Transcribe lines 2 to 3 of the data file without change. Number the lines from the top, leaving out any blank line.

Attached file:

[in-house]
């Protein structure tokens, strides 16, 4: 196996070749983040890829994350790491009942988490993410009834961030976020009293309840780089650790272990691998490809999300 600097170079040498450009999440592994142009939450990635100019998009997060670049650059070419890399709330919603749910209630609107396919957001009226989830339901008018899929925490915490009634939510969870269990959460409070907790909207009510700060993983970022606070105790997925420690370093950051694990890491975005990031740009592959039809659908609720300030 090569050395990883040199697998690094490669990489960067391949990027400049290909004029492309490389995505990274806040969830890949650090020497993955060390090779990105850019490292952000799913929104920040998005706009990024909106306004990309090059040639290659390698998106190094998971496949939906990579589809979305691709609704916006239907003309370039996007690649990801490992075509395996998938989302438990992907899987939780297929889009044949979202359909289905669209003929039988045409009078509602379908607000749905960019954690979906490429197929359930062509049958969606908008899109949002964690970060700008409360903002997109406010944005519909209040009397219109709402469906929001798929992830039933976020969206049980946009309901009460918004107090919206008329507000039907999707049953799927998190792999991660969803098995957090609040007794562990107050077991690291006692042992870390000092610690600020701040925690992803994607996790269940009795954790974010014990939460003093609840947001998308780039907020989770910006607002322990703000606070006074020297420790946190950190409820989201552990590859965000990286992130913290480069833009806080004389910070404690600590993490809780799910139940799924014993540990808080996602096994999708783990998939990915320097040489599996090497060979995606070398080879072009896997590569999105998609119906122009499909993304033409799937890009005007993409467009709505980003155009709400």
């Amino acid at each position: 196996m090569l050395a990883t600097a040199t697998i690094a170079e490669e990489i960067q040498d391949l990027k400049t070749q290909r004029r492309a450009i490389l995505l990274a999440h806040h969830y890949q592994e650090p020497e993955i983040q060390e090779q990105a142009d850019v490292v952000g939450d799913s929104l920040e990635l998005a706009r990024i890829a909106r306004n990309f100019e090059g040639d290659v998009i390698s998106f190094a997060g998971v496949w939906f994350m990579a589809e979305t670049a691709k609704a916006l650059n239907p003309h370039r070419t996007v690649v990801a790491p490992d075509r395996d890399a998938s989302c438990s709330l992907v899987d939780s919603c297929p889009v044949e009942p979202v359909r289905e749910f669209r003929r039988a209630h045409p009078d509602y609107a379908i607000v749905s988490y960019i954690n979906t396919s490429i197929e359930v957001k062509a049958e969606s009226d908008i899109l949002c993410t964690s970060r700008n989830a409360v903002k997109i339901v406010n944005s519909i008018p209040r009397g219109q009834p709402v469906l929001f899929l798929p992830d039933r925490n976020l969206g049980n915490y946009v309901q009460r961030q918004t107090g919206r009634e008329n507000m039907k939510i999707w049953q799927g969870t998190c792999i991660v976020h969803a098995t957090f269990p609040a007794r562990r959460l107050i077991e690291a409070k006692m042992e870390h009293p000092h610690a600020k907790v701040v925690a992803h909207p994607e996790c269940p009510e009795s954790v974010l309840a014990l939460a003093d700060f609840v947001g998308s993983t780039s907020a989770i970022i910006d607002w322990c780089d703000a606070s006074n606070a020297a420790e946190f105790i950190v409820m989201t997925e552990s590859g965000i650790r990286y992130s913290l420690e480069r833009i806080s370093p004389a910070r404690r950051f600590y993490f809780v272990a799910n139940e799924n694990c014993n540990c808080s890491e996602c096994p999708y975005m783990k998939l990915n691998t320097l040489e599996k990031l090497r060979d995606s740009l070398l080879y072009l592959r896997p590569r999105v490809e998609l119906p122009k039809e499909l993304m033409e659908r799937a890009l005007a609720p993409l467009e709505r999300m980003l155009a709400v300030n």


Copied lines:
């Protein structure tokens, strides 16, 4: 196996070749983040890829994350790491009942988490993410009834961030976020009293309840780089650790272990691998490809999300 600097170079040498450009999440592994142009939450990635100019998009997060670049650059070419890399709330919603749910209630609107396919957001009226989830339901008018899929925490915490009634939510969870269990959460409070907790909207009510700060993983970022606070105790997925420690370093950051694990890491975005990031740009592959039809659908609720300030 090569050395990883040199697998690094490669990489960067391949990027400049290909004029492309490389995505990274806040969830890949650090020497993955060390090779990105850019490292952000799913929104920040998005706009990024909106306004990309090059040639290659390698998106190094998971496949939906990579589809979305691709609704916006239907003309370039996007690649990801490992075509395996998938989302438990992907899987939780297929889009044949979202359909289905669209003929039988045409009078509602379908607000749905960019954690979906490429197929359930062509049958969606908008899109949002964690970060700008409360903002997109406010944005519909209040009397219109709402469906929001798929992830039933976020969206049980946009309901009460918004107090919206008329507000039907999707049953799927998190792999991660969803098995957090609040007794562990107050077991690291006692042992870390000092610690600020701040925690992803994607996790269940009795954790974010014990939460003093609840947001998308780039907020989770910006607002322990703000606070006074020297420790946190950190409820989201552990590859965000990286992130913290480069833009806080004389910070404690600590993490809780799910139940799924014993540990808080996602096994999708783990998939990915320097040489599996090497060979995606070398080879072009896997590569999105998609119906122009499909993304033409799937890009005007993409467009709505980003155009709400």
């Amino acid at each position: 196996m090569l050395a990883t600097a040199t697998i690094a170079e490669e990489i960067q040498d391949l990027k400049t070749q290909r004029r492309a450009i490389l995505l990274a999440h806040h969830y890949q592994e650090p020497e993955i983040q060390e090779q990105a142009d850019v490292v952000g939450d799913s929104l920040e990635l998005a706009r990024i890829a909106r306004n990309f100019e090059g040639d290659v998009i390698s998106f190094a997060g998971v496949w939906f994350m990579a589809e979305t670049a691709k609704a916006l650059n239907p003309h370039r070419t996007v690649v990801a790491p490992d075509r395996d890399a998938s989302c438990s709330l992907v899987d939780s919603c297929p889009v044949e009942p979202v359909r289905e749910f669209r003929r039988a209630h045409p009078d509602y609107a379908i607000v749905s988490y960019i954690n979906t396919s490429i197929e359930v957001k062509a049958e969606s009226d908008i899109l949002c993410t964690s970060r700008n989830a409360v903002k997109i339901v406010n944005s519909i008018p209040r009397g219109q009834p709402v469906l929001f899929l798929p992830d039933r925490n976020l969206g049980n915490y946009v309901q009460r961030q918004t107090g919206r009634e008329n507000m039907k939510i999707w049953q799927g969870t998190c792999i991660v976020h969803a098995t957090f269990p609040a007794r562990r959460l107050i077991e690291a409070k006692m042992e870390h009293p000092h610690a600020k907790v701040v925690a992803h909207p994607e996790c269940p009510e009795s954790v974010l309840a014990l939460a003093d700060f609840v947001g998308s993983t780039s907020a989770i970022i910006d607002w322990c780089d703000a606070s006074n606070a020297a420790e946190f105790i950190v409820m989201t997925e552990s590859g965000i650790r990286y992130s913290l420690e480069r833009i806080s370093p004389a910070r404690r950051f600590y993490f809780v272990a799910n139940e799924n694990c014993n540990c808080s890491e996602c096994p999708y975005m783990k998939l990915n691998t320097l040489e599996k990031l090497r060979d995606s740009l070398l080879y072009l592959r896997p590569r999105v490809e998609l119906p122009k039809e499909l993304m033409e659908r799937a890009l005007a609720p993409l467009e709505r999300m980003l155009a709400v300030n």